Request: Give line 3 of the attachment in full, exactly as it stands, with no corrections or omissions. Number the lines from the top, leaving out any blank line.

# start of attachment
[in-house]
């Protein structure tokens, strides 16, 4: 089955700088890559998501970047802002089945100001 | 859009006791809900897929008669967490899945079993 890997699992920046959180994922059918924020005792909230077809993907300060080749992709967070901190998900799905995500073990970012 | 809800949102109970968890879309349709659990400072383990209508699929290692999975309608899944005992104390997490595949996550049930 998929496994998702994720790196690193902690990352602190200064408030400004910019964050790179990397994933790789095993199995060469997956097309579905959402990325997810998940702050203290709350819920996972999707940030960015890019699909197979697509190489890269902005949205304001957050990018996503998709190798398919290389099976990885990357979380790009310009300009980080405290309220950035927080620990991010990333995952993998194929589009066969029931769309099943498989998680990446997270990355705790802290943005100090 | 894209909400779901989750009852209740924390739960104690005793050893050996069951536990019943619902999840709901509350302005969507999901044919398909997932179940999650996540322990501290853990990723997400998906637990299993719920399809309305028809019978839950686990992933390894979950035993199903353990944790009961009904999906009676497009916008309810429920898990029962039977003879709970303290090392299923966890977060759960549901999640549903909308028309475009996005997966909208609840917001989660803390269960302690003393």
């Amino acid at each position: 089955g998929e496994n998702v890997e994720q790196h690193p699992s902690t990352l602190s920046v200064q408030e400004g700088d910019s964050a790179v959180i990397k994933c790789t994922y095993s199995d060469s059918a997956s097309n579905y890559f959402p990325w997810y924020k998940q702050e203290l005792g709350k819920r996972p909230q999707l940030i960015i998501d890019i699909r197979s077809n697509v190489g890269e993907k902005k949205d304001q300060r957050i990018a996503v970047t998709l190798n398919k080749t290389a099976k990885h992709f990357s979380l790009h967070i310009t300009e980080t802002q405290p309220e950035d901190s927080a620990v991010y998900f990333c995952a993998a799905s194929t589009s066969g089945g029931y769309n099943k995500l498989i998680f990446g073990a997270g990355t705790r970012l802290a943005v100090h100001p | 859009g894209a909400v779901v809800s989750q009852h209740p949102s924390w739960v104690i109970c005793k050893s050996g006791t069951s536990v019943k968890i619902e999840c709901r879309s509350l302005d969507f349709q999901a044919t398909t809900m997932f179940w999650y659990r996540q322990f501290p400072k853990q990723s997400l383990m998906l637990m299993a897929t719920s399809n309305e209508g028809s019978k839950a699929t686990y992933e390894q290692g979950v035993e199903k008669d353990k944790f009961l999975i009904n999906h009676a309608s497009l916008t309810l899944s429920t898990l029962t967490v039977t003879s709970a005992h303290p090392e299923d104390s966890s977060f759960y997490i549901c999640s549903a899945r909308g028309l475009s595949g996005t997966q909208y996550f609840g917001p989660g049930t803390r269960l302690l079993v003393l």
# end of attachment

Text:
């Amino acid at each position: 089955g998929e496994n998702v890997e994720q790196h690193p699992s902690t990352l602190s920046v200064q408030e400004g700088d910019s964050a790179v959180i990397k994933c790789t994922y095993s199995d060469s059918a997956s097309n579905y890559f959402p990325w997810y924020k998940q702050e203290l005792g709350k819920r996972p909230q999707l940030i960015i998501d890019i699909r197979s077809n697509v190489g890269e993907k902005k949205d304001q300060r957050i990018a996503v970047t998709l190798n398919k080749t290389a099976k990885h992709f990357s979380l790009h967070i310009t300009e980080t802002q405290p309220e950035d901190s927080a620990v991010y998900f990333c995952a993998a799905s194929t589009s066969g089945g029931y769309n099943k995500l498989i998680f990446g073990a997270g990355t705790r970012l802290a943005v100090h100001p | 859009g894209a909400v779901v809800s989750q009852h209740p949102s924390w739960v104690i109970c005793k050893s050996g006791t069951s536990v019943k968890i619902e999840c709901r879309s509350l302005d969507f349709q999901a044919t398909t809900m997932f179940w999650y659990r996540q322990f501290p400072k853990q990723s997400l383990m998906l637990m299993a897929t719920s399809n309305e209508g028809s019978k839950a699929t686990y992933e390894q290692g979950v035993e199903k008669d353990k944790f009961l999975i009904n999906h009676a309608s497009l916008t309810l899944s429920t898990l029962t967490v039977t003879s709970a005992h303290p090392e299923d104390s966890s977060f759960y997490i549901c999640s549903a899945r909308g028309l475009s595949g996005t997966q909208y996550f609840g917001p989660g049930t803390r269960l302690l079993v003393l």